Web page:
Rodeo kicks up deals to survive 2009
Skiing brought Rob Powers to Steamboat Springs, but Tuesday evening he wore his allegiance on his head. A brilliant white cowboy hat led the way as he cut across a snowy and dark Lincoln Avenue in downtown Steamboat.
“We believe one of the most underutilized resources this town has is the rodeo,” he said, sifting through peanut shells at Steamboat Smokehouse while discussing the future of the Steamboat Springs Pro Rodeo Series. “It’s not going to be business as usual this summer for the rodeo. Customers won’t notice any difference, but I think this is going to be the best summer we’ve had.”
The rodeo won’t ride again for six months, but Powers and the 10-week, 20-performance events committee are working harder than ever to make sure their baby survives the spate of economic sickness.
In the face of large cuts in city funding and a 15- to 20-percent drop in sponsorship dollars, the rodeo will introduce several new programs this summer, including a season pass available to locals for about $30 and a junior bull riding circuit.
The rodeo won’t be cutting anything, committee member Jeff Nelson said. There will be just as many performances. There will be the same level of stock, and there will be the same number of acts and rodeo clowns.
“If anything, you’re going to see a better product,” Powers said.
Looking to locals
The push to cover for the absent funds starts with the locals season pass. Powers and Nelson repeatedly expressed interest in pricing the pass at $30, though that is not yet definite. Whatever the price, the pass will restrict owners to sitting on the concrete stands to the south of the arena. It also won’t be valid for the July 4 weekend performances, but it will be good for any of the 18 other summer shows.
Regular adult tickets cost $15 each last summer, so users could make up the difference in just two trips to the downtown arena’s weekly Friday and Saturday night performances.
“We want to make the rodeo affordable for locals in a way that has never been done before,” Powers said. “We’re willing to put the rodeo series on the line by running it at the highest quality and by dipping into reserves, and we’re looking for locals to help out by putting their pass on the line for Western heritage.”
Committee members also hope a second fireworks show will help. Last year’s July 4 rodeo – followed by a massive fireworks display put on by the city and the Tim Borden family – was the most well-attended performance of the summer. This year’s July 3 fireworks show, running about half the length of and in addition to the July 4 show, could lead to a second sold-out crowd.
There’s little hope those changes will make up the difference in city funding.
Powers and Nelson said the rodeo has done slightly better than break even, and growth has remained flat for the past several years. They hope to attract the same amount of business in the coming summer as they did in 2008.
The committee could use its reserves to cover the remaining costs.
“That’s why you have reserves,” Nelson said. “We want to use our reserves rather than curtail the quality of the show. We want to give the public what we’re known for.”
There are no plans to scale anything back. John Shipley will continue to serve as the primary voice for the event, announcing in 2009 even more than he did in 2008.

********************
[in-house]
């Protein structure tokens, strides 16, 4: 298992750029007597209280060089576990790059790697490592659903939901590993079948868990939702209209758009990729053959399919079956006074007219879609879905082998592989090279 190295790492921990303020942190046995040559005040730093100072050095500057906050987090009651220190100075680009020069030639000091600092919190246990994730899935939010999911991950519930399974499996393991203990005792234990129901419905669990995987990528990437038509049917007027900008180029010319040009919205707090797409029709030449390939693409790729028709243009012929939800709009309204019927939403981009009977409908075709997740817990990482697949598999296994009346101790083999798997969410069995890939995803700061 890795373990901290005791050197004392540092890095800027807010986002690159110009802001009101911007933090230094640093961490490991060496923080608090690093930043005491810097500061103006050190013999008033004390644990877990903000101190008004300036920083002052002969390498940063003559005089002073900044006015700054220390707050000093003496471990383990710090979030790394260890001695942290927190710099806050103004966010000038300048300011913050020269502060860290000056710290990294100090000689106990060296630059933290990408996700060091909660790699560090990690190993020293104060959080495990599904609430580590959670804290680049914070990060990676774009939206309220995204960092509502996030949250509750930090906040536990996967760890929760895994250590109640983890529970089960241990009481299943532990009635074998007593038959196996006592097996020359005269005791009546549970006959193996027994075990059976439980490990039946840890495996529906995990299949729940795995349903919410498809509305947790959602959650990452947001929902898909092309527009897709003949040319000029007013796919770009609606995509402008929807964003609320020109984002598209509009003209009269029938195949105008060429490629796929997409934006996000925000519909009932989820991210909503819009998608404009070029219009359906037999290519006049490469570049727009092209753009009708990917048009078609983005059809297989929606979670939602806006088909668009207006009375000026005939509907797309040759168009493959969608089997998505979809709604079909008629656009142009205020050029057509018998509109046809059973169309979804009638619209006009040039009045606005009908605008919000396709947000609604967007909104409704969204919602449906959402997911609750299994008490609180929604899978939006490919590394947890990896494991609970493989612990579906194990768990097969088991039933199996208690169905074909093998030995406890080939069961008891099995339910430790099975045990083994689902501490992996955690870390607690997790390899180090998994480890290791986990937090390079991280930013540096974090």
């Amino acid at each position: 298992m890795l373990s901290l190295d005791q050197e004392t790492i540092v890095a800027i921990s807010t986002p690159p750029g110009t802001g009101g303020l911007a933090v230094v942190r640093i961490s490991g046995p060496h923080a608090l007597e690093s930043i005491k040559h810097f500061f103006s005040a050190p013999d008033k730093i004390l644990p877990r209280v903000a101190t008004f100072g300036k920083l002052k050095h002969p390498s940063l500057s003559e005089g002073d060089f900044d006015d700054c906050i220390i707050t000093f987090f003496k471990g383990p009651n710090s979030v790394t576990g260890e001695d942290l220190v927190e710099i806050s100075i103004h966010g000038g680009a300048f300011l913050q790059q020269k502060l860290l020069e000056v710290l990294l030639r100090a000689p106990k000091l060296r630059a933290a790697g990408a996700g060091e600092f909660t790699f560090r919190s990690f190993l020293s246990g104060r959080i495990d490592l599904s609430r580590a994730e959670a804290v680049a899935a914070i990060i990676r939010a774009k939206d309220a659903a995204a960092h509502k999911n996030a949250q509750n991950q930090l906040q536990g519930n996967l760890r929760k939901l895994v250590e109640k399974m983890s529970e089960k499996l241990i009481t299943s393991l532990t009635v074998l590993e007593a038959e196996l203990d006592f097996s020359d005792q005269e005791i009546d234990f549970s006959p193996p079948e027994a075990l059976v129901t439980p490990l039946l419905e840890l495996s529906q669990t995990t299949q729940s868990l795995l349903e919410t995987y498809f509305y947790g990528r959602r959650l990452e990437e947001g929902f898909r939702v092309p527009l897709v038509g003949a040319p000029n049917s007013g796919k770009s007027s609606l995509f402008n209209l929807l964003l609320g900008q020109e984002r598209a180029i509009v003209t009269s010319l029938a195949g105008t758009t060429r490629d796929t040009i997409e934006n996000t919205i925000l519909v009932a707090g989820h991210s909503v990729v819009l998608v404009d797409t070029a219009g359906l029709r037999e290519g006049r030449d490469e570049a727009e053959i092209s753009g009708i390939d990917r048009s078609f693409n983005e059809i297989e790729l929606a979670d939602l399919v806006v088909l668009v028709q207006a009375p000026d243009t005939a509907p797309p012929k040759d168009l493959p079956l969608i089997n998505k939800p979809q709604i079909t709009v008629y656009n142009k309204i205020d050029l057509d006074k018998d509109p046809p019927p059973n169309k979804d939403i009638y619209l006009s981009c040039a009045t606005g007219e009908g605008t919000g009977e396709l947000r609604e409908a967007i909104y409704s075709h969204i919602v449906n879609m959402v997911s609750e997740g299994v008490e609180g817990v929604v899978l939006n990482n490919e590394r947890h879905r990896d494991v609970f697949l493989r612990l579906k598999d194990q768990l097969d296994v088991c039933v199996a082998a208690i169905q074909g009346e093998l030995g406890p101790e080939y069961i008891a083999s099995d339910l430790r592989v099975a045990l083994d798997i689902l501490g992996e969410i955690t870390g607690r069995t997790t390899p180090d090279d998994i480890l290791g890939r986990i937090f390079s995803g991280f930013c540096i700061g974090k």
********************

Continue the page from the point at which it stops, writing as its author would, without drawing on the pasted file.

Colorado native J.W. Winklepleck, a regular bareback rider in Steamboat and twice a clown last summer, will perform at half of the rodeos.
Troy “The Wild Child” Lerwill – one of most recognized and expensive acts in the business – will showcase his barrel and motorcycle stunts on two different weekends.
The committee toyed with the idea of cutting back from the 20 performances. That presented a number of problems, however, one being the break from a long tradition of at least a 20-performance calendar.
Instead, the committee voted to try to ensure all who do weather the economic storm and show up to support the rodeo won’t notice any dark clouds hanging over the arena.
It’s a potentially dangerous track. Even a simple rained-out weekend – a true nightmare because the rodeo still would have to pay for scheduled acts and stock, all while missing out on money from the gate and concessions – could spell disaster.
It’s not a gamble the rodeo will be able to take twice.
“We’re spending our reserves with anticipation this is a one-year deal,” Nelson said. “Growth has been somewhat flat, but it’s been good enough to allow us to cover what we’re going to do right now.”
His white hat sitting on a ledge just behind his head, Powers spoke to the rodeo committee’s concerns, its hopes and its plans. Despite the cuts, the uncertainty and the worry, they’re pressing through, he said.
Dangerous? Perhaps. But he remained certain there was really no choice.
“Chris Wilson, from the city, came and gave us a heads up that like everyone else, we’d face some major cutbacks,” Powers said, recalling an October meeting. “Brent Romick stood up and in a sort of cowboy rally call, said, ‘I’m willing to do whatever it takes, boys. Who’s with me?’
“We can’t do this two years in a row. We’re going to flirt with our reserves and double our volunteer hours. And, we’re going to give you the best damn show you’ve seen.”
– To reach Joel Reichenberger, call 871-4253 or e-mail email@example.com
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